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How is redundancy implemented in zipping, and how do I benefit from it?

I'd assume it consists of something like storing the lookup tables twice so a single defect does not invalidate the whole rest of the file. Regarding the use case, possibly when storing the file on a CD that gets a slight scratch?

However, I personally never got any profit from adding redundancy to zip files, and I tend to omit them, so I was wondering if they are actually useful in practice.

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CDs use their own sort of redundancy to compensate for scratches etc., it's called eight-to-fourteen modulation. I think the better use case would be downloads that get corrupted for whatever reasons. –  slhck May 13 '11 at 11:05

1 Answer 1

I believe you're talking about the LZ adaptive algorithm. It's not referred to as redundancy because of anything that's getting duplicated in the process of building the zip file. The term comes from how this method of compression works.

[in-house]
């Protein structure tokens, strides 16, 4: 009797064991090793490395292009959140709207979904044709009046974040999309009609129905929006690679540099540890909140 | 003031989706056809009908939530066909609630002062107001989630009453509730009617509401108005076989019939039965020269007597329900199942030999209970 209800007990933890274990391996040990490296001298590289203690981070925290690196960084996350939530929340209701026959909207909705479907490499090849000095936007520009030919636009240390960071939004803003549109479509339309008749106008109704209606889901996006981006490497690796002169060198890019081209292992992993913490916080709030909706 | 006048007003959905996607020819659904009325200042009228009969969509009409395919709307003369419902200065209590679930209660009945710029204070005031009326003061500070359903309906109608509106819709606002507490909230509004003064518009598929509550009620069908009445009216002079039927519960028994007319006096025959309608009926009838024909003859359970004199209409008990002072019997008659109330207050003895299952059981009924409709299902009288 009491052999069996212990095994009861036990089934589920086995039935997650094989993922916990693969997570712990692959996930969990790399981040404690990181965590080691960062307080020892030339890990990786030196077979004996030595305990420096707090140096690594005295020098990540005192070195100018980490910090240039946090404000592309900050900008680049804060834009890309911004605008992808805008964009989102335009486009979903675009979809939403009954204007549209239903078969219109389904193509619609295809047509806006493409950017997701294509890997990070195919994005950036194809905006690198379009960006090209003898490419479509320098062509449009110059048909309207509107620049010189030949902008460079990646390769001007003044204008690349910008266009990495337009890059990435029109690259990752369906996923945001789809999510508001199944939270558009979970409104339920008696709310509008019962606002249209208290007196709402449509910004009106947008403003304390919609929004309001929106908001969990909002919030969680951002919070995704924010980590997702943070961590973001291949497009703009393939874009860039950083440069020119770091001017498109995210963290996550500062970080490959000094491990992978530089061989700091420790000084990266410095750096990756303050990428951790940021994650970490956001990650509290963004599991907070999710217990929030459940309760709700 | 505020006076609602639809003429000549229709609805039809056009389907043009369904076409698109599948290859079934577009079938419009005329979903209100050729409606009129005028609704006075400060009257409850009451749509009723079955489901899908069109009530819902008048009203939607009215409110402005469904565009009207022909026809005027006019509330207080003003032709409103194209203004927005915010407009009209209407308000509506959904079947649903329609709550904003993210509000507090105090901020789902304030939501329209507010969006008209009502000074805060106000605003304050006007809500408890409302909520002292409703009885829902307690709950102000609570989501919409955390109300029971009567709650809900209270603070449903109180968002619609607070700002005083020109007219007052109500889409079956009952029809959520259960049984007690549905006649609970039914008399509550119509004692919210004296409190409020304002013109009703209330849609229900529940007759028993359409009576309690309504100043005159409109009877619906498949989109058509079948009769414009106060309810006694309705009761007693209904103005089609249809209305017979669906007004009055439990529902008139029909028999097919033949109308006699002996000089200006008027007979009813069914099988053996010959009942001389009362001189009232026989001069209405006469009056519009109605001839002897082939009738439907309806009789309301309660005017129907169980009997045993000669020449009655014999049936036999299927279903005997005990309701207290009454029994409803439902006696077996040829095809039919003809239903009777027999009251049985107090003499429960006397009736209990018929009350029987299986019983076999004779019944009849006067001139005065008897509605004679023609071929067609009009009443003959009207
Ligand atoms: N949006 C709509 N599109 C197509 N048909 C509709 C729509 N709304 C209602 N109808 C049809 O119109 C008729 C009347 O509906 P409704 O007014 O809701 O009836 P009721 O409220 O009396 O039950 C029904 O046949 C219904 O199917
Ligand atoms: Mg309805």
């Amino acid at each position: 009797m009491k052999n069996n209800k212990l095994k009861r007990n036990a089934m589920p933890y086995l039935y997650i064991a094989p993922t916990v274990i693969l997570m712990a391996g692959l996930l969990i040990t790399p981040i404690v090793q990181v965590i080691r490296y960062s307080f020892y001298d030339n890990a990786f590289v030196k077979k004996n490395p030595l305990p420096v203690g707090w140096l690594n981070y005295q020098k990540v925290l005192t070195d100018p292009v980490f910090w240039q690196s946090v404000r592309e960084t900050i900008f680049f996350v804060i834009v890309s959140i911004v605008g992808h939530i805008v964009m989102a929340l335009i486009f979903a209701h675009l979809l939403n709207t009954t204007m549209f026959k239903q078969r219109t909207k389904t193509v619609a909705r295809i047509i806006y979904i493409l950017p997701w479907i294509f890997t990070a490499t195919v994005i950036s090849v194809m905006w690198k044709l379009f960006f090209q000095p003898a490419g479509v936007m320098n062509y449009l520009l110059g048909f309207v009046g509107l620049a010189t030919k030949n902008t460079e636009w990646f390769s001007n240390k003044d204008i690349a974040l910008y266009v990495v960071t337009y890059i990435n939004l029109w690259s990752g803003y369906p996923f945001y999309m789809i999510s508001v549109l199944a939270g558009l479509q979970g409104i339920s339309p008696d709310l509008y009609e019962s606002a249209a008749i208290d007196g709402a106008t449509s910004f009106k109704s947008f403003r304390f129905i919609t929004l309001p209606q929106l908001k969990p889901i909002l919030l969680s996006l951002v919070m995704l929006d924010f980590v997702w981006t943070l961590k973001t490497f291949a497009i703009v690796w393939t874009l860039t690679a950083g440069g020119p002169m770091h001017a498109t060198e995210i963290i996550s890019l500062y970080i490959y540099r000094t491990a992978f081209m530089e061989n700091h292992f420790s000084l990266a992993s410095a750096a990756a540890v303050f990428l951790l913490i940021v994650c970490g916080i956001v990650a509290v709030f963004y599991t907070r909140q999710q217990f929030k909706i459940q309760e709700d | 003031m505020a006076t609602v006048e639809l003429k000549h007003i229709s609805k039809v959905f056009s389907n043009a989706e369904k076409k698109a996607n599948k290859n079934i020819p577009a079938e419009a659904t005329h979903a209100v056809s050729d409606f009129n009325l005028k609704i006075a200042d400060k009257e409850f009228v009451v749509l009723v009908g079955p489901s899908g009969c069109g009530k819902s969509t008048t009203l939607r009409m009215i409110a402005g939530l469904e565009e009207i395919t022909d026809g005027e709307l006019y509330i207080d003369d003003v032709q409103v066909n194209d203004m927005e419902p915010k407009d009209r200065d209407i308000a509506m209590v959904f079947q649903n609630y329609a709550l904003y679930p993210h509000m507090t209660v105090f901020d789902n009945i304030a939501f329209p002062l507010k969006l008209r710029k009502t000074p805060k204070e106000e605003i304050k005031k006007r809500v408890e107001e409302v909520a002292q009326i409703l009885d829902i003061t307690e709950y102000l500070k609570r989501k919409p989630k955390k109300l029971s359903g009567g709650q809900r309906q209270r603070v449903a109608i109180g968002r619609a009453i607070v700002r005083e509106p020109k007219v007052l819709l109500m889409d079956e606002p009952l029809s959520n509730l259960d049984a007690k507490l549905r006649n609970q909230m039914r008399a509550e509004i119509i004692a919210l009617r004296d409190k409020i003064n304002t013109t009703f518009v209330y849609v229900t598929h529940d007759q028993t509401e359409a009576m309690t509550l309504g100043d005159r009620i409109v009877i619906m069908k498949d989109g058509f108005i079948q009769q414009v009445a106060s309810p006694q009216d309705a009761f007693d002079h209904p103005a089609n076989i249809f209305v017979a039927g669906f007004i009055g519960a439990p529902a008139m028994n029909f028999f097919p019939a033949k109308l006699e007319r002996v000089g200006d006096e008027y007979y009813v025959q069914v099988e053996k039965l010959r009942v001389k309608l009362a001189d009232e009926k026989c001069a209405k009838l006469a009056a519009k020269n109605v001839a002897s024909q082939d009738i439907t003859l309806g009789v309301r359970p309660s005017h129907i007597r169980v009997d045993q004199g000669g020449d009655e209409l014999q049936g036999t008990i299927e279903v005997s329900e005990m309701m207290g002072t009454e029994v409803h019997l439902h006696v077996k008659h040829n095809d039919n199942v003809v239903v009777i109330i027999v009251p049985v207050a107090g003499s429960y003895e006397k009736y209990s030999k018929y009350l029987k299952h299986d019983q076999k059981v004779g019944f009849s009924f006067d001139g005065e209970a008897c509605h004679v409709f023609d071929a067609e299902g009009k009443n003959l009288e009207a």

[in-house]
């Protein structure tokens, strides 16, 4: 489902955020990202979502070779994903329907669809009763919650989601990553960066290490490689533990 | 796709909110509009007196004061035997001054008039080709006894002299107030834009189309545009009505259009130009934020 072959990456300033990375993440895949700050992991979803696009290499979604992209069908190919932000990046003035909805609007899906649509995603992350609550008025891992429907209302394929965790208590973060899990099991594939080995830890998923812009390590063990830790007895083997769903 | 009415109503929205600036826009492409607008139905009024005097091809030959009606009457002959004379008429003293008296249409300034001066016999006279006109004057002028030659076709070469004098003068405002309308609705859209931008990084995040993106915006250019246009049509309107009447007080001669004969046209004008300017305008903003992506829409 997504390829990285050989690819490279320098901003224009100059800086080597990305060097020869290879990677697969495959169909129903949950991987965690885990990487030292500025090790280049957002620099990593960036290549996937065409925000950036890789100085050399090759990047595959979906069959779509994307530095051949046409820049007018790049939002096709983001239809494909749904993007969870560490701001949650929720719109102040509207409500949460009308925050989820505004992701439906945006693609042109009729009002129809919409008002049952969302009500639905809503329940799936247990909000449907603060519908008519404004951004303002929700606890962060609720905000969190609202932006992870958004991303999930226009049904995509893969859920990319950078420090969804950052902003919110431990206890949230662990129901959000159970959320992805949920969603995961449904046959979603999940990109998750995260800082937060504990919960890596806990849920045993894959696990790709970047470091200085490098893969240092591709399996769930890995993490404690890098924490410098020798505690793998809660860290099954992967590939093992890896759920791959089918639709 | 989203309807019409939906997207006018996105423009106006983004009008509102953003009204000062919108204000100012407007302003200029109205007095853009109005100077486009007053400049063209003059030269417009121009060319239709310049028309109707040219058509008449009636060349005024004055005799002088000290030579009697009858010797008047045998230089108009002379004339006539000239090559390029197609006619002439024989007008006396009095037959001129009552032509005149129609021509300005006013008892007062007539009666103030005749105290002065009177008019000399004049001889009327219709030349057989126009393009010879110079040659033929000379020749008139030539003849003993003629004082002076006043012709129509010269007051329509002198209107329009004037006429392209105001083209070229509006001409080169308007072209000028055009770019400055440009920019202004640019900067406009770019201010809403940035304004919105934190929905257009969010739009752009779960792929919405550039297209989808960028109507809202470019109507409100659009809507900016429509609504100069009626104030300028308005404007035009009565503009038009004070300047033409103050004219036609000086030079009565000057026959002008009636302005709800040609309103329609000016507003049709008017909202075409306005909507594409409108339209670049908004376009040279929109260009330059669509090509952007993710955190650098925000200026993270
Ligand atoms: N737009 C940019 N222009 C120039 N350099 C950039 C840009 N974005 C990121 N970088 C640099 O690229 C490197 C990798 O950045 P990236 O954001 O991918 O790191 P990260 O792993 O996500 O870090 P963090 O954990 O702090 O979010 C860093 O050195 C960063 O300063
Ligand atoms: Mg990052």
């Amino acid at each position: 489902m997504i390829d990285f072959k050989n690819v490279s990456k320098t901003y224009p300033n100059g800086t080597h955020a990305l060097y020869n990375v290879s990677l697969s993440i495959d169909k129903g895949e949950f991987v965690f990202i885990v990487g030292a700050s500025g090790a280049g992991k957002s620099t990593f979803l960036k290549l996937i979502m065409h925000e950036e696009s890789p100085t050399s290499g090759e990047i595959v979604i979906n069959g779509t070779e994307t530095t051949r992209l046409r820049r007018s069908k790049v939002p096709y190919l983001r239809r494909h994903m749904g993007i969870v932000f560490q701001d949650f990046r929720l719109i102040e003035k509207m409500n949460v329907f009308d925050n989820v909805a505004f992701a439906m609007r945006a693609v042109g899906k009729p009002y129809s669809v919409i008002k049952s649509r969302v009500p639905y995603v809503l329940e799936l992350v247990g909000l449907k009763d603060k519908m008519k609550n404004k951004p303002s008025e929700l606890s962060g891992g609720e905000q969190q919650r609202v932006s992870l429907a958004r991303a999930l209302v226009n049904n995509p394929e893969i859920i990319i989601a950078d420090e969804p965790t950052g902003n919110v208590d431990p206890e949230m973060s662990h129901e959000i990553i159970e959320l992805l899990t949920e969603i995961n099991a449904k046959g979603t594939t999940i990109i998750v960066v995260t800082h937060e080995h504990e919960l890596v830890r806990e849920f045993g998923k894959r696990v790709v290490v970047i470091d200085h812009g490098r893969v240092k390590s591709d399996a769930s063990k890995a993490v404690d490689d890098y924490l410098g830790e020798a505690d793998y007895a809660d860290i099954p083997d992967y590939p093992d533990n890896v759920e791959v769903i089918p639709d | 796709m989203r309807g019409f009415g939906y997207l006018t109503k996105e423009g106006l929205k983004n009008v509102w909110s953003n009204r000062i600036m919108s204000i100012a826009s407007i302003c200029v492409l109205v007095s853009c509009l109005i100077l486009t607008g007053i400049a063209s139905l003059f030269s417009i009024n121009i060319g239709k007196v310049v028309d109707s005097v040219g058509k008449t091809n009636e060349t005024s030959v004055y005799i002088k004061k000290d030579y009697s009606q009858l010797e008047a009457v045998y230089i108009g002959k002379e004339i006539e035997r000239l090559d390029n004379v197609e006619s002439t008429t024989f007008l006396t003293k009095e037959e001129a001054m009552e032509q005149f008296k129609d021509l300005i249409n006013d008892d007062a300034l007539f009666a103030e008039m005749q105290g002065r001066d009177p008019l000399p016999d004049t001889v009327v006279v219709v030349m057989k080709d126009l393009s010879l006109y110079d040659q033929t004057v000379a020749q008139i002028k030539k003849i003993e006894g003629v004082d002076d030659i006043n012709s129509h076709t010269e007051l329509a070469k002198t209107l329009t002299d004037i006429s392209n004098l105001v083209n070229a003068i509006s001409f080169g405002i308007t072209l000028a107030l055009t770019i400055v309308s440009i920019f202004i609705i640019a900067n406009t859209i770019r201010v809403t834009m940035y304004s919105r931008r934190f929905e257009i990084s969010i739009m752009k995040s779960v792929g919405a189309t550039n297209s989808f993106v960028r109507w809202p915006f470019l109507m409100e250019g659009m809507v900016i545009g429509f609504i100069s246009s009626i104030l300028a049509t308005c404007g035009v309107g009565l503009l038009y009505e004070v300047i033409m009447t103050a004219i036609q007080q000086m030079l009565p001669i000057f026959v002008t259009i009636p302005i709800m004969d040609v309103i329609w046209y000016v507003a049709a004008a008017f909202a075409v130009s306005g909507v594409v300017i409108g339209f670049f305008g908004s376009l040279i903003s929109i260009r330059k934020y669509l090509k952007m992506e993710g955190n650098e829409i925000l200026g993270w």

To illustrate, here's an example. Let's say I had a document containing the phrase:

It is what it is because that's what it is

If I wanted to make this phrase shorter through redundancy, I would first make a dictionary containing all the words that were repeated, like so

1it
2is
3what

And then I would rewrite the sentence as

12312becausethats312 

If I then want to compress it farther I can add the following to my dictionary:

312x
12y

So that it becomes

yxbecausethatsx

As you can see, the more redundancy checks you go through the greater the compression. But you're also increasing the likely hood of corruption. This is because as the dictionary grows it becomes more prone to damage and if any portion of the dictionary gets damaged the rest can't be read.

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I think this is not what I meant. I was talking about the option to add recovery information. This feature may not exist in the classic zip format though. –  mafutrct May 17 '11 at 9:02
    
Good answer to a different question :/ –  endolith Mar 14 '13 at 18:30

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